Does it sometimes seem as if your kids are constantly fighting over everything? If sibling conflict and rivalry is driving you crazy, try these tips for preventing and solving sibling fights. And to encourage a good relationship between your children, try my tips for how to nurture a good sibling bond.
Now that June is almost here, many families are turning their thoughts to the approaching long, hot days of summer. Here's a fun summer craft to do with kids now--pretty paper fans. These cute fans will not only make pretty decorations, but they'll come in handy when the temperature rises!
A new study has shown that cutting down screen time can have a positive effect on kids' physical, social, and behavioral well-being, and can even improve their academic performance. This, paired with previous studies that have shown that too much screen time can interfere with sleep, cut down family time, negatively affect schoolwork and attention spans, and put a child at increased risk for obesity, and you have a lot of reasons to limit screen time (and not a lot of reasons to allow hours of TV and texting).
Read about how "Cutting Down Kids' Screen Time Means Better Health, Grades for Kids" and take steps to get your child to step away from screens. Sit down and read a book, play games together, and head outside to play together as a family. Over time, you're likely to see a difference in your child's health, happiness, and even grades.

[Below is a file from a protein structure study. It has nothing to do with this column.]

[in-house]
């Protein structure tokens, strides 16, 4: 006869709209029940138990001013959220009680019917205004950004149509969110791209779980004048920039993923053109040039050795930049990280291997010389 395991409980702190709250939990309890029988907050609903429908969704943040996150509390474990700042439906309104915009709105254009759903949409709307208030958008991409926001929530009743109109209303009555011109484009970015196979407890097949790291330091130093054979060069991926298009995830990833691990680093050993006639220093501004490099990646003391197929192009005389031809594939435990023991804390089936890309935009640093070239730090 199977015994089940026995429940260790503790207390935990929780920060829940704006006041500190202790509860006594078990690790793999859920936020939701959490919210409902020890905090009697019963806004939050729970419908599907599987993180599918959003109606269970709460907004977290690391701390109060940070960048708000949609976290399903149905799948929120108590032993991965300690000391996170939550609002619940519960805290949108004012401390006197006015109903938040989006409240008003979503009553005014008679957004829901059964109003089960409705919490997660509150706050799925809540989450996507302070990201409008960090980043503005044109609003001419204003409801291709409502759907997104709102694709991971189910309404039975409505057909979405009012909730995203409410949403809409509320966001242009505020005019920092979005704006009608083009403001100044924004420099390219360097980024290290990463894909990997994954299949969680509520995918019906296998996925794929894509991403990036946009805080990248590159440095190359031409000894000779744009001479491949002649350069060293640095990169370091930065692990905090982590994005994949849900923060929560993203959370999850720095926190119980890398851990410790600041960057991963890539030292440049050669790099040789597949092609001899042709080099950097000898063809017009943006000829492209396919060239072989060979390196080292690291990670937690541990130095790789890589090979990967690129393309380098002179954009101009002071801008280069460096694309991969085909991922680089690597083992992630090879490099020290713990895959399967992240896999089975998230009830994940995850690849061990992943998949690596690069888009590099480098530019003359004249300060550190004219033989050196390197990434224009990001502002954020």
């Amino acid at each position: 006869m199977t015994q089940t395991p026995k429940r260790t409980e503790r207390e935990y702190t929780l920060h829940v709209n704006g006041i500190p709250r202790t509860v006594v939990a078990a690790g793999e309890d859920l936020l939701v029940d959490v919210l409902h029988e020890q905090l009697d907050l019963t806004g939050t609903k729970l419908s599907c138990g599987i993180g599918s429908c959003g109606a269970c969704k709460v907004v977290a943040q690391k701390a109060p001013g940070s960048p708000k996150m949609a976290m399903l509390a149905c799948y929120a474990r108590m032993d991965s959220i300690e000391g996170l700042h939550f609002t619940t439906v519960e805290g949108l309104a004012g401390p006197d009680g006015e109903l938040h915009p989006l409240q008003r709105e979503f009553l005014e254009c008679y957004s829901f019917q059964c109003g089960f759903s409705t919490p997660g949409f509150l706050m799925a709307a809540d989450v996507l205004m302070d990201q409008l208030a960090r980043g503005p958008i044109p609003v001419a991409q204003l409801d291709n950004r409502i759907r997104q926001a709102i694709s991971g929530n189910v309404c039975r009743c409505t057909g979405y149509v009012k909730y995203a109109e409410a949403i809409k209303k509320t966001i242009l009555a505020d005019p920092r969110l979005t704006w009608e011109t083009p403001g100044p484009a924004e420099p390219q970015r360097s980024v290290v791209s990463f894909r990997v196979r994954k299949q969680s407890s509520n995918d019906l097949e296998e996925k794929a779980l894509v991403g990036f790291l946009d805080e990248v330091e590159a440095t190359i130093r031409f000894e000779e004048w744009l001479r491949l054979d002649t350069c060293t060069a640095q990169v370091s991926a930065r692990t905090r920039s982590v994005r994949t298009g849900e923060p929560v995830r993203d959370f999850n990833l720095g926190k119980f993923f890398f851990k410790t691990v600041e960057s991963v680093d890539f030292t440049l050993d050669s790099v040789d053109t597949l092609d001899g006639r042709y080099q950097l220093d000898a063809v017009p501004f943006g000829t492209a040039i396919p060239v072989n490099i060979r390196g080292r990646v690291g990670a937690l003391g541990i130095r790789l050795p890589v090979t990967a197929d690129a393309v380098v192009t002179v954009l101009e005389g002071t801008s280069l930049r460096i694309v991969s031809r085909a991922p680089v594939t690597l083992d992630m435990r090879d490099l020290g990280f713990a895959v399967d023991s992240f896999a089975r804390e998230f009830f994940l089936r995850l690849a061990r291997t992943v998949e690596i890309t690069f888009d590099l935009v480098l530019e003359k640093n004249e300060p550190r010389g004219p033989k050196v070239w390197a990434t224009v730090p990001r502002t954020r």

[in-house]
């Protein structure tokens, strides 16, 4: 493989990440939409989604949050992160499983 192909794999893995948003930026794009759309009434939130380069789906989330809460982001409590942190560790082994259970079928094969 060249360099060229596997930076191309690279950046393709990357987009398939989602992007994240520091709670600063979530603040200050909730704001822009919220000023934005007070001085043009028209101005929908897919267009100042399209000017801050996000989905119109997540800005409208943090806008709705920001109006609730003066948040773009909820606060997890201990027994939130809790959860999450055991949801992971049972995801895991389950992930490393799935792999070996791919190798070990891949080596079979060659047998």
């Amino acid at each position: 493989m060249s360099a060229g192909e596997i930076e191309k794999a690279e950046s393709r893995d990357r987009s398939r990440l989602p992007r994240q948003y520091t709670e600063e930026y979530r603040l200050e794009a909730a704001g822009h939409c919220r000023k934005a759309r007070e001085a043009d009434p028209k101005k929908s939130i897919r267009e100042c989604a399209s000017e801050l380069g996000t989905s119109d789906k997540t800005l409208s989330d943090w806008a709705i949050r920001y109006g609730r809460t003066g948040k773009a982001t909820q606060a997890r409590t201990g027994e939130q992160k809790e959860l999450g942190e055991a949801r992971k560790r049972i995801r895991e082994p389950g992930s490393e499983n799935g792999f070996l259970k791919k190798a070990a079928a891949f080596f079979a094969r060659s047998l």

Is your child getting enough sleep at night? According to a new study by doctors at Massachusetts General Hospital for Children, chronic lack of sleep may be linked to obesity and accumulation of body fat (such as around the abdomen) that may lead to illnesses such as diabetes and heart disease.
If your child seems tired during the day, has trouble focusing or concentrating in school or is moody or irritable, she may need need more sleep. (Doctors recommend at least 10 to 11 hours of sleep daily for school-age kids, and even more for younger children.) Watch for signs that your child is sleep-deprived, and make sure you instill good bedtime routines and sleep habits to help your child get the rest she needs.
A new film called Fed Up, produced by Katie Couric and Laurie David (who produced An Inconvenient Truth), is taking on big sugar--that is, food companies that are loading up seemingly healthy foods like corn flakes with sugar.
The film points out that as much as 80 percent of food items in America contain added sugar, which is highly addictive. What that means for consumers is rising rates of obesity and illnesses like diabetes, even in children.
I haven't seen the film yet but I definitely plan to. This is an important issue for all parents since our children are the ones whose eating habits and palates have become modified to want sugar in increasing amounts. As experts in the film's trailer point out, getting kids to exercise is not enough. We need to really look at what they are eating, and what ingredients are on those labels when we pick up something that looks innocent like a box of whole-grain, low-fat crackers. (Yep, chances are it will be loaded with sugar.)